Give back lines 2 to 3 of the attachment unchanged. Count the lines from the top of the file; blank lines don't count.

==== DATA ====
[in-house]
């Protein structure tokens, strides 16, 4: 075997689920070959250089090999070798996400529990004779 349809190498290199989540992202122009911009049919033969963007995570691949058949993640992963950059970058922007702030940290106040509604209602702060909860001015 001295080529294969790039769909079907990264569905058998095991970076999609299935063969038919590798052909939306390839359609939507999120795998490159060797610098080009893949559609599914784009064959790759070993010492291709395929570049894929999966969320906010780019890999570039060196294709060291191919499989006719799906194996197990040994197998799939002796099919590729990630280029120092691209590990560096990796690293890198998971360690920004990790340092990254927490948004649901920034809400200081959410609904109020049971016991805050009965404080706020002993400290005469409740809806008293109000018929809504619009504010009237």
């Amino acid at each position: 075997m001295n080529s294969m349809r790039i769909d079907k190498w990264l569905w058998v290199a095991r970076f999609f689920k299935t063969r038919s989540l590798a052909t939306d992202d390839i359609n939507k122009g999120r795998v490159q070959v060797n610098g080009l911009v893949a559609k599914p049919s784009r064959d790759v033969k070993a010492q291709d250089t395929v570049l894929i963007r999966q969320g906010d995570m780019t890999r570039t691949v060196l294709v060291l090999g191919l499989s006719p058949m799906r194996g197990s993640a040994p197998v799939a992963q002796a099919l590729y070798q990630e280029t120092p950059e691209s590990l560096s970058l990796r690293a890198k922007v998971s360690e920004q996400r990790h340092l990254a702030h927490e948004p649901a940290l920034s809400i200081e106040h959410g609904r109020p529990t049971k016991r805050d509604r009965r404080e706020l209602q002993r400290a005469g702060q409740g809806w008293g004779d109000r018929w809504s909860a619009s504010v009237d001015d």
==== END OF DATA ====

């Protein structure tokens, strides 16, 4: 075997689920070959250089090999070798996400529990004779 349809190498290199989540992202122009911009049919033969963007995570691949058949993640992963950059970058922007702030940290106040509604209602702060909860001015 001295080529294969790039769909079907990264569905058998095991970076999609299935063969038919590798052909939306390839359609939507999120795998490159060797610098080009893949559609599914784009064959790759070993010492291709395929570049894929999966969320906010780019890999570039060196294709060291191919499989006719799906194996197990040994197998799939002796099919590729990630280029120092691209590990560096990796690293890198998971360690920004990790340092990254927490948004649901920034809400200081959410609904109020049971016991805050009965404080706020002993400290005469409740809806008293109000018929809504619009504010009237």
């Amino acid at each position: 075997m001295n080529s294969m349809r790039i769909d079907k190498w990264l569905w058998v290199a095991r970076f999609f689920k299935t063969r038919s989540l590798a052909t939306d992202d390839i359609n939507k122009g999120r795998v490159q070959v060797n610098g080009l911009v893949a559609k599914p049919s784009r064959d790759v033969k070993a010492q291709d250089t395929v570049l894929i963007r999966q969320g906010d995570m780019t890999r570039t691949v060196l294709v060291l090999g191919l499989s006719p058949m799906r194996g197990s993640a040994p197998v799939a992963q002796a099919l590729y070798q990630e280029t120092p950059e691209s590990l560096s970058l990796r690293a890198k922007v998971s360690e920004q996400r990790h340092l990254a702030h927490e948004p649901a940290l920034s809400i200081e106040h959410g609904r109020p529990t049971k016991r805050d509604r009965r404080e706020l209602q002993r400290a005469g702060q409740g809806w008293g004779d109000r018929w809504s909860a619009s504010v009237d001015d």